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Florida lawmakers file bill to allow concealed gun carry without a license

Permitless carry is something Gov. Ron DeSantis says he's "always supported."

TALLAHASSEE, Fla. — A group of Republican lawmakers introduced a bill that would allow Floridians to carry a concealed gun without a license.

Rep. Robert "Chuck" Brannan, R-Macclenny, and Tampa Bay-area state Sen. Jay Collins, R-Tampa, filed House Bill 543 on Monday with the support of members from the Florida Sheriffs Association and the National Rifle Association.

Current Florida law requires a concealed carry permit, which someone can only get after completing an instructional firearm safety course and additional background checks.

This bill would eliminate that requirement entirely, allowing anyone who is legally able to own a firearm to carry it without a permit — a practice sometimes referred to as constitutional carry or permitless carry.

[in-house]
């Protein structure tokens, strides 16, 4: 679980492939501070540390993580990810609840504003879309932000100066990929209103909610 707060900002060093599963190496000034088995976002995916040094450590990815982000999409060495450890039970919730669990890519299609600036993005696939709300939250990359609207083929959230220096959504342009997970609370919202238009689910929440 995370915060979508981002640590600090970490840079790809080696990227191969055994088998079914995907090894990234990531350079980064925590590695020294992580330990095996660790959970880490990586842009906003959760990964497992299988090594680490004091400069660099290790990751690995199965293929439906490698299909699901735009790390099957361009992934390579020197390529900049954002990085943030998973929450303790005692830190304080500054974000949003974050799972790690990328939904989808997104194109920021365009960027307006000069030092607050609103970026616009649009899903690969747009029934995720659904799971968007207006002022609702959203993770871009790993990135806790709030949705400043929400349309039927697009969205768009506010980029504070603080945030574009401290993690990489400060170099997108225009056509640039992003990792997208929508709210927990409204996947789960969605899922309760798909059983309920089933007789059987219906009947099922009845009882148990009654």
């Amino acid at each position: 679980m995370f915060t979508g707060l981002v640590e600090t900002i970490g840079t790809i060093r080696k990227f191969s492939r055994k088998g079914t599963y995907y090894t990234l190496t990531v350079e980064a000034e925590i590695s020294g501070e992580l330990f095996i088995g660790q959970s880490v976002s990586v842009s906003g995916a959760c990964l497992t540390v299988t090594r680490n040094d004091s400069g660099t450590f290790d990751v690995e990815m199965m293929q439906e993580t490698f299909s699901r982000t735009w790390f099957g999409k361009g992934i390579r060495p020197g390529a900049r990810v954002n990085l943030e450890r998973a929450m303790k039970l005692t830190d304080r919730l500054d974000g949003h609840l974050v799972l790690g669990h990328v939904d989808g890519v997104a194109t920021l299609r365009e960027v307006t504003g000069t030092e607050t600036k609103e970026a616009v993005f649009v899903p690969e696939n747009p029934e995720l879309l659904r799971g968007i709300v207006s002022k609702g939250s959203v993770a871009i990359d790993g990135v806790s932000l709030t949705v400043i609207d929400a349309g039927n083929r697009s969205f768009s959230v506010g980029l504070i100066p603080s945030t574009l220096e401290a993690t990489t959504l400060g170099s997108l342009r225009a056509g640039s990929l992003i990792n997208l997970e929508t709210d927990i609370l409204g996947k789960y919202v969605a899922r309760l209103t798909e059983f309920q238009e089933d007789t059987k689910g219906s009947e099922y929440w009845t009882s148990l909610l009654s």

Permitless carry is something Gov. Ron DeSantis says he's "always supported." Back in December, the governor said he hopes to get a bill passed in the upcoming legislative session in March.


"Half of the country currently recognizes the fundamental right of law-abiding gun owners to carry a firearm for self-defense as enshrined in our Constitution," Art Thomm, the NRA Florida state director, said in a statement. 

According to the U.S. Concealed Carry Association, 24 states have permitless carry laws. North Dakota has permitless carry for residents only.   

Florida Democrats, on the other hand, called the bill "dangerous" and a step "backwards on common sense gun safety."

"Permitless carry is dangerous for Floridians. Responsible gun ownership means knowing how to operate and store your firearm for your own safety and for the safety of those around you,” Florida House Minority Leader Fentrice Driskell, D-Tampa.

Rep. Dan Daley, D-Coral Springs, called the bill "deeply troubling" as we approach the fifth anniversary of the 2018 massacre at Marjory Stoneman Douglas High School that left 17 people dead and 17 others injured. 

Jim Diamond, a former senior sergeant with Tampa Police Department, expressed concern back in December about the safety repercussions of a bill like this.

"It doesn't do us any good as a society to give a firearm to somebody who's never used one before and let them go out and use it," Diamond said.


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